• Love You To (Unnumbered Rehearsal) – It’s very cool to hear George practicing sitar in this one – a little glimpse into his work ethic. And his “oww!”s at the end from undoubtedly shredded fingers. There was a time in my life when I could relate.
  • Rain (Take 5/Actual Speed)EXCUSE ME?! This has been sitting in the archives all these years?! I hardly ever think of Beatles songs in terms of individual parts (one of their greatest qualities is how effortlessly the four of them meld together into one), but holy buckets, Paul and Ringo—absolute mad lads—just dominate this take. This feels like the pop rock gods dropped into EMI Studios in 1966 and inhabited the Fabs’ bodies for just long enough to create this transcendental two and a half minutes of music.
  • Doctor Robert (Take 7) – Oohhhh OKAY, I hear you, double time bass in the second bridge. How does this not appear in the final cut (which used Take 7)? I don’t know how mixing works.
  • And Your Bird Can Sing (First Version/Take 2/Giggling) – Now we can hear John and Paul cracking up in extra hi def! Seriously though, I can hear their silent laughing in this version, and it’s so joyous. A true gift for all Beatlefans.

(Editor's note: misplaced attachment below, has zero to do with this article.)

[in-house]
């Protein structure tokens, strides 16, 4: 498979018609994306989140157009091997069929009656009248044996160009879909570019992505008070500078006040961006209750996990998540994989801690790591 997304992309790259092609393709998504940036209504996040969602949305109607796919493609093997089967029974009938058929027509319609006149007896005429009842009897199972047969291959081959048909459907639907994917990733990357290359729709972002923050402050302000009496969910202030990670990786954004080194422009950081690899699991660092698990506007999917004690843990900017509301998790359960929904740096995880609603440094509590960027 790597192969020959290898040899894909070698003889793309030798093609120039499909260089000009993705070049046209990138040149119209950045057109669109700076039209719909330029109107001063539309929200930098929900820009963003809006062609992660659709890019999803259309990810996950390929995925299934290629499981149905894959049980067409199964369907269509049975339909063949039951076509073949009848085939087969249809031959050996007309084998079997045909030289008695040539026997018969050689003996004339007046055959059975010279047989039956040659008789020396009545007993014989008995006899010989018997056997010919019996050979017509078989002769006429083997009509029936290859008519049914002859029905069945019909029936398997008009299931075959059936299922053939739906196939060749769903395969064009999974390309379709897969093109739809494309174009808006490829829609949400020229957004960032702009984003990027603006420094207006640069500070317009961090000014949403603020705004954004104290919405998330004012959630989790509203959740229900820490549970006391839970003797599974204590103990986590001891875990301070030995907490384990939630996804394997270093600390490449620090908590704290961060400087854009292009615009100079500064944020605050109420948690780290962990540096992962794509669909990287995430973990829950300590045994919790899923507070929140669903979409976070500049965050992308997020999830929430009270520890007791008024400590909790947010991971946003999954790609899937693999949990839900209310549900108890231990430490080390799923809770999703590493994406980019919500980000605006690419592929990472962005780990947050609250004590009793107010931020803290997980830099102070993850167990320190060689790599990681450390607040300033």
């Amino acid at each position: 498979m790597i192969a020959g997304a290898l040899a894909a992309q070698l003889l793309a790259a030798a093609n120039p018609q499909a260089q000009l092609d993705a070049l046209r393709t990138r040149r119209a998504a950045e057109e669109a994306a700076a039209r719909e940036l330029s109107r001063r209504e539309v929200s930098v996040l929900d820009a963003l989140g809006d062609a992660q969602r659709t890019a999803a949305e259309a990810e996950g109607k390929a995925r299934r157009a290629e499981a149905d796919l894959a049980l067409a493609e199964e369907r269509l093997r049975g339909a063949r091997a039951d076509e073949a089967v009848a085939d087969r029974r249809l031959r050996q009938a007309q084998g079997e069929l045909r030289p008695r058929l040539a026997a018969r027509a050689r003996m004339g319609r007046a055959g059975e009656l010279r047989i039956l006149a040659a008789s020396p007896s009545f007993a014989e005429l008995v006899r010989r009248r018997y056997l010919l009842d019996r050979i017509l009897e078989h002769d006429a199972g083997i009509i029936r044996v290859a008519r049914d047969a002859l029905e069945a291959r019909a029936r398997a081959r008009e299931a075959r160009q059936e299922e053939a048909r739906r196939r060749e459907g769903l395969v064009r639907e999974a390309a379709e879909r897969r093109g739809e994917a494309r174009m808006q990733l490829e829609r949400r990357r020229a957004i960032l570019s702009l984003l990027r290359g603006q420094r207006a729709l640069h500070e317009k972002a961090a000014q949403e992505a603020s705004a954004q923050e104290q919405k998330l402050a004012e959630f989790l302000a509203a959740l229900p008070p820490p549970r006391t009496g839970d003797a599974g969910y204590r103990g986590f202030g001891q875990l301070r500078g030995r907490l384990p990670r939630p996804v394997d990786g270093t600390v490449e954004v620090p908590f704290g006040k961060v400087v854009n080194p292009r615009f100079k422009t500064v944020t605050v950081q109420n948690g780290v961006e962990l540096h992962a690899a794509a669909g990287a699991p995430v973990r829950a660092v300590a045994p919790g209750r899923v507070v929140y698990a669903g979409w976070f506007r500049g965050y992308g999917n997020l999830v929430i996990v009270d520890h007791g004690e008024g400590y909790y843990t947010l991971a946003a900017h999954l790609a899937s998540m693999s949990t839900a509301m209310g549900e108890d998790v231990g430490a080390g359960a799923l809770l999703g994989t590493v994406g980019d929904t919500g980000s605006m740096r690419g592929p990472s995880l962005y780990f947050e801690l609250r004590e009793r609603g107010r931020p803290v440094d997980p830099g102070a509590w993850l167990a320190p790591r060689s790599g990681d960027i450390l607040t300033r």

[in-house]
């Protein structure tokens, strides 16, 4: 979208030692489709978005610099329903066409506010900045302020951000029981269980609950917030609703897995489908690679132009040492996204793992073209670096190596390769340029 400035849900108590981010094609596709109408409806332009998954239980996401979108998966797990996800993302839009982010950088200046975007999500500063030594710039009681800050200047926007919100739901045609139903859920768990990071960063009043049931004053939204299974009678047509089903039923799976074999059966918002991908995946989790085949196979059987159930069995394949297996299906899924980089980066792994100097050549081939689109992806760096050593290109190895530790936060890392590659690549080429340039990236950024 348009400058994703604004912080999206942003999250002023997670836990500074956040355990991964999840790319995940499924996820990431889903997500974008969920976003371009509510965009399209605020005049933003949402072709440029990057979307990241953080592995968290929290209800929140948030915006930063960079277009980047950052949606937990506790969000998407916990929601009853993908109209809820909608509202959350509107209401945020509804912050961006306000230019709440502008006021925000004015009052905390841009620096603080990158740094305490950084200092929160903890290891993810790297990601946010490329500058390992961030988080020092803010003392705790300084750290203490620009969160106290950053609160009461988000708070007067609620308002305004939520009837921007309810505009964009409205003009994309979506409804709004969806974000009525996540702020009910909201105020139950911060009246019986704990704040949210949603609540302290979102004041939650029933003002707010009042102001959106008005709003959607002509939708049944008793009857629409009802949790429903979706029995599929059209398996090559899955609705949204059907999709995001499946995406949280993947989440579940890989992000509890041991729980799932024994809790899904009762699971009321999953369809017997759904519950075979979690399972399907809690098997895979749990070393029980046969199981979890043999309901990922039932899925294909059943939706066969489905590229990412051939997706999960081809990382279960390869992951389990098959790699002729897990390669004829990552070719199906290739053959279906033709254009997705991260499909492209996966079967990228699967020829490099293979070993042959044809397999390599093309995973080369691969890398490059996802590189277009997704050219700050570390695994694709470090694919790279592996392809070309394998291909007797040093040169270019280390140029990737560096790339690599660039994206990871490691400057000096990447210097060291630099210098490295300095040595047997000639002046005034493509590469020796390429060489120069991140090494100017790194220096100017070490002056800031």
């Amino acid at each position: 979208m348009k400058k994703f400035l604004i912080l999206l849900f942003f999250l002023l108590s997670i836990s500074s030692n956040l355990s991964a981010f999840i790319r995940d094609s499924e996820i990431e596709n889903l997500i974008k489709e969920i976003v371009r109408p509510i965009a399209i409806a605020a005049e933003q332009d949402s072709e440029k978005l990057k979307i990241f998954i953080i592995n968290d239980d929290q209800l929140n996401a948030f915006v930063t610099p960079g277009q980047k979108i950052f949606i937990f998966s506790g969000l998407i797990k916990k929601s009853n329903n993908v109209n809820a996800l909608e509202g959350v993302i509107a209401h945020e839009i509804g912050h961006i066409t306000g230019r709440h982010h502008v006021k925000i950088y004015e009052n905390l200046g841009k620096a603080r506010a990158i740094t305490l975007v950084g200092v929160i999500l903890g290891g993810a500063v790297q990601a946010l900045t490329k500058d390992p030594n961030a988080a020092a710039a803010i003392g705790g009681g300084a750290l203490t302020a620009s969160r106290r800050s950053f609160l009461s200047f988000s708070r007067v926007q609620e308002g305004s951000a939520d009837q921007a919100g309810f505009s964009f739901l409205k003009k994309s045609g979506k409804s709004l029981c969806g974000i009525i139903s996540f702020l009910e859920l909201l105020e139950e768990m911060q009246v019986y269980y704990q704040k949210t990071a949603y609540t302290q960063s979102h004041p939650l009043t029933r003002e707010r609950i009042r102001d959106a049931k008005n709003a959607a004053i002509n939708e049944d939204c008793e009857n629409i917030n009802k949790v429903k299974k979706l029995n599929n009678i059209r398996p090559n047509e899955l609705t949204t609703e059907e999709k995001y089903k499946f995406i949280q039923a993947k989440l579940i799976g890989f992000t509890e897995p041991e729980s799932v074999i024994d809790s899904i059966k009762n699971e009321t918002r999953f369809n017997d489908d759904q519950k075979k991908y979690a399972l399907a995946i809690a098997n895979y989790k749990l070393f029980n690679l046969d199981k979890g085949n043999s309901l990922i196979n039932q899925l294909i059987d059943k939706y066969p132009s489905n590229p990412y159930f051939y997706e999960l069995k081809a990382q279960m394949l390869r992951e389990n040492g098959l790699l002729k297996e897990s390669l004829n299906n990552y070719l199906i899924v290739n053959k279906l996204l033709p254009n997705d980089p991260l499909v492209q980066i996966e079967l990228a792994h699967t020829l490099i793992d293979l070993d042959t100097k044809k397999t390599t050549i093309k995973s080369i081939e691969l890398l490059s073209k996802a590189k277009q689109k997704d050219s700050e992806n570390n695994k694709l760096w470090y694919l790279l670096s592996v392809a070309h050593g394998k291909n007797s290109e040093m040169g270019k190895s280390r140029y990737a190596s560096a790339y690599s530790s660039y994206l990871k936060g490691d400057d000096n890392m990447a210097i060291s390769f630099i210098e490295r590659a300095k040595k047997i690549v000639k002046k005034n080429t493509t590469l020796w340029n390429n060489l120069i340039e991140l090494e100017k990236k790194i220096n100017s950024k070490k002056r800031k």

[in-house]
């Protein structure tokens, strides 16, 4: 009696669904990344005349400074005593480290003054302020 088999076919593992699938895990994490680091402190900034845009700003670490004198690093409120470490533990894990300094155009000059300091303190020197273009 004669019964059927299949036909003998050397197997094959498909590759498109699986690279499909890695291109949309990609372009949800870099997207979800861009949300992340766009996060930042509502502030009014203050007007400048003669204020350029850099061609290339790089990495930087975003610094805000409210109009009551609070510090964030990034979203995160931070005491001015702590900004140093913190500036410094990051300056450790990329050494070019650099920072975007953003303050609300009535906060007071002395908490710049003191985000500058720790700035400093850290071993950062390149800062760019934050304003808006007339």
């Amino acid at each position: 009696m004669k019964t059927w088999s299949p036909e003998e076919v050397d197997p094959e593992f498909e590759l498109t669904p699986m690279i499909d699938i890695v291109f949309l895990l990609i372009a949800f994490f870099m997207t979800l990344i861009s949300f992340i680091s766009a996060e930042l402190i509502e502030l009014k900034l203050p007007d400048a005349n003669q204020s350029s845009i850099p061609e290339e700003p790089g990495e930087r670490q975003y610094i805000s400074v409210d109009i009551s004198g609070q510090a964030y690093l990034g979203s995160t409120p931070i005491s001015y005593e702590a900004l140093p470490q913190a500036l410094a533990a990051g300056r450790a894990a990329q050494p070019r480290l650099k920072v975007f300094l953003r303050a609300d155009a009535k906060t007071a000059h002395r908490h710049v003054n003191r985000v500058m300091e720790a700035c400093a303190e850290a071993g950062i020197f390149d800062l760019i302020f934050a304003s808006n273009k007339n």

• I’m Only Sleeping – The rehearsal bits with vibes sound straight out of a SMiLE session. Takes 2 and 5 make me appreciate the finished version of the song even more. The slower speed, backing vocals, and backwards guitar transform it from a somewhat straightforward rock song into a real trip.
  • Yellow Submarine (Songwriting Work Tapes 1 & 2) – Yellow Submarine is the skip track of Revolver, but the Yellow Submarine Work Tapes are the JEWELS of Revolver Super Deluxe. Gosh, no disrespect to Ringo, but I really wish they’d kept the original folksy vibe of this song. John on vocals stretching out “ma-a-an” and “la-a-and” and “ye-e-ellow” gives it such a different feeling, and the “look out/get down!” bits in the chorus are lovely, too. What a treat!
  • She Said She Said (Take 15/Backing Track) – Groovy guitar. I could listen to an 18-minute version of this.

Final thoughts: Will I buy the Special Edition 5 disc version complete with stereo+mono mixes, demos, 100-page book, and Klaus Voormann art? …strong maybe. But for now, I can highly recommend enjoying the new reissue on your streaming platform of choice, listening to this interview with Giles Martin, and discovering all the versions that might’ve been:

things that have fixed my heart lately

A few unrelated things that have picked me up recently…

Fire of Love